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Gr. I-winner Quilixios, by Maxios. Foto: Horse Racing Ireland


David Conolly-Smith


Ausgabe 655 vom Freitag, 12.02.2021

When we wrote last week that it was “only a matter of time” before Getaway sired his first Grade One winner over jumps, we certainly did not imagine that it would take less than 48 hours, but that indeed happened last Saturday when his son Sporting John won the Grade One Scilly Isles Novice Chase at Sandown park at very generous odds of 14-1. Sporting John was held up in last place, but came with a very strong run to win in the end very easily; he is entered in all three big novice chases at the Cheltenham N.H. Festival.

Getaway, who was bred and owned by Baron Ullmann, also owner of his sire Monsun, was a top class racehorse who won the Grosser Preis von Baden in impressive fashion against strong foreign opposition, retired to stud in 2011 and covers mainly N.H. mares at Coolmore´s Grange Stud at a fee of 9,000 euros. He has had huge books right from the start and is now firmly established as a top N.H. sire. Not only did he celebrate his first Grade One winner on Saturday, he had a great weekend with a winner in Pau as well as three winners on Sunday at Musselburgh, at one of the top Scottish meetings of the N.H. season. One of them was Fire Away, who landed a huge gamble in the novices handicap chase, although the heavily bet treble failed to come off. His other winners there were Bareback Jack in the Scottish Supreme Novices Hurdle and Get The Appeal in a handicap hurdle.

Other winners at Musselburgh were Fiveandtwenty in the Scottish Champion Hurdle and Event Of Sivola in the 3 mile handicap chase. The former is by Farhh, not strictly speaking German-bred but out of the Auenquelle mare Gonbarda (Lando), while the latter is by Noroit, who we remember well from the days when he was trained in Munich by Wolfgang Figge; Noroit, who stood at Haras de Sivola in France sired several very useful N.H. performers before this death in 2019.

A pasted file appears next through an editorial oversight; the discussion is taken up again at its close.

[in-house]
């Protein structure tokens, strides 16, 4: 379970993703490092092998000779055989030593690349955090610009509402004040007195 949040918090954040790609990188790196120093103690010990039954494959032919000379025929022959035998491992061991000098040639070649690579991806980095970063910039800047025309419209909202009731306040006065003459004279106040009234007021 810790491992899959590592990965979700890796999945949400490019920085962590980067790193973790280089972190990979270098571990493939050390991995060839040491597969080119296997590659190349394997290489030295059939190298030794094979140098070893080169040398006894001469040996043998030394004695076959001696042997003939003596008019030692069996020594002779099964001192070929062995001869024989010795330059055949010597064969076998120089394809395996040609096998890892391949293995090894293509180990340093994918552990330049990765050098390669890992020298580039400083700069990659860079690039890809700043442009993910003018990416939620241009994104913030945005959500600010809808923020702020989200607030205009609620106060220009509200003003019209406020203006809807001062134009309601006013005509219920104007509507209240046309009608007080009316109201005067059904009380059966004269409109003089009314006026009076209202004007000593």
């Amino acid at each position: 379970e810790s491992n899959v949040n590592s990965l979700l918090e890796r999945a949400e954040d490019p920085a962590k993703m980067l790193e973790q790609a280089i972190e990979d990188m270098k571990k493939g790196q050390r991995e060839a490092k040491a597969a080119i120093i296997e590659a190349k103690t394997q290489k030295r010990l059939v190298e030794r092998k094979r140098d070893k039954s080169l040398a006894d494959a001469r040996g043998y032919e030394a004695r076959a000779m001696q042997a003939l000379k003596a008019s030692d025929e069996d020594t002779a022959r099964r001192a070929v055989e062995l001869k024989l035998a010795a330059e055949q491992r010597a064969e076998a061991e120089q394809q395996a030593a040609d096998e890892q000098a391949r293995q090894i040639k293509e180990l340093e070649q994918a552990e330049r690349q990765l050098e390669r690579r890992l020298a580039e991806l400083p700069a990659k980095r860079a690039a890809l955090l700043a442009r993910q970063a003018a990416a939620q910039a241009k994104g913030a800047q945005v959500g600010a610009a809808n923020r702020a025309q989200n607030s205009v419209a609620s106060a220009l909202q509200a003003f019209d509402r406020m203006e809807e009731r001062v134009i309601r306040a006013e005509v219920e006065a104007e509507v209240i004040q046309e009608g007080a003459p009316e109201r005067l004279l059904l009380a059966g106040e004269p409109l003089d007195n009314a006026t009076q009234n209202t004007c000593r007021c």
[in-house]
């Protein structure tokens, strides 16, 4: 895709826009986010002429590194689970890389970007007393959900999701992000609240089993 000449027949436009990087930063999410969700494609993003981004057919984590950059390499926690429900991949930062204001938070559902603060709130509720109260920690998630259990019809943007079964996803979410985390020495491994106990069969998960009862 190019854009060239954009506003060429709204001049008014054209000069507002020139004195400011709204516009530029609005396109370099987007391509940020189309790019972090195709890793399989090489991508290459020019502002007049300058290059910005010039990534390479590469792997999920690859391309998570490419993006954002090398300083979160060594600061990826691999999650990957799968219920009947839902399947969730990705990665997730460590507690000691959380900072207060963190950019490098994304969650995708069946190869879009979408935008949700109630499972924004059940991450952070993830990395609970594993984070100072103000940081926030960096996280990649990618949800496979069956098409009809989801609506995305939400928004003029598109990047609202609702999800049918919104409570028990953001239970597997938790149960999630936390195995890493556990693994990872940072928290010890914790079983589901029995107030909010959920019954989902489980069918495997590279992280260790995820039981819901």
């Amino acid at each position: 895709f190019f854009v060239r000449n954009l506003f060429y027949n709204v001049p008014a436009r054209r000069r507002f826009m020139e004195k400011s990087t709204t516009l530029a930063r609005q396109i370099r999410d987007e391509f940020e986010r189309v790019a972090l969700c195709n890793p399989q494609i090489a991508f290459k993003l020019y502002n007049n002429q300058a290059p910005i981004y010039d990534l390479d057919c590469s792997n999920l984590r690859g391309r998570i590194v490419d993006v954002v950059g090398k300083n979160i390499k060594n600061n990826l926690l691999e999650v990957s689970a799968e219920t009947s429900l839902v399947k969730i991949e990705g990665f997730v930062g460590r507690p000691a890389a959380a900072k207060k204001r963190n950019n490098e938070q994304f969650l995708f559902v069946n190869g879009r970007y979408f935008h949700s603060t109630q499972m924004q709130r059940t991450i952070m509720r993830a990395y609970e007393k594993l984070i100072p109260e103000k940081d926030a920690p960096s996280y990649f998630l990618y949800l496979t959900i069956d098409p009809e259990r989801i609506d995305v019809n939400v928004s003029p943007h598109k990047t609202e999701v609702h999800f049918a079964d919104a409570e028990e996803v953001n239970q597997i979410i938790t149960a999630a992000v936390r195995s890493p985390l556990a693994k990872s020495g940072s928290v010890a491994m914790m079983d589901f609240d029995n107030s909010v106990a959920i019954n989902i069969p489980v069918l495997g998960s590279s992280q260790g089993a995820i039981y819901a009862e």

At Musselburgh on Saturday, Getaway sired the runner-up in the novice chase, while the Scottish Champion Chase was won by Ruinous (Aizavovski), the Edinburgh National by Mighty Thunder (Malinas) and the hunters chase by Salvatore (Schiaparelli). Getaway, Aizavovski, Schiaparelli and Noroit are all sons of Monsun, while the Fährhof-bred Malinas (Lomitas), runner-up to Shirocco in the 2004 German Derby, was out of a Königsstuhl mare who was very closely related.

However the Sandown and Musselburgh meetings were only minor affairs when compared to the action at the Irish fixture at Leopardstown, with eight Grade one races and some extremely valuable handicaps. Here we saw several winners who will almost certainly play a major role at Cheltenham in March. One of the top stars was undoubtedly the 7yo mare Honeysuckle, trained by Henry de Bromhead and ridden as always by Rachael Blackmore. She was repeating her 2020 success in the same race, but this time was much more impressive and scored by ten lengths. She is now unbeaten in ten starts and is favourite for the “real thing” at Cheltenham. By Sulamani, she is out of the German mare First Royal (Lando), previously trained by Pavel Vovcenko. The dam is out of a Nebos mare from a family that produced many winners for both Manfred Ostermann and the Leisten family.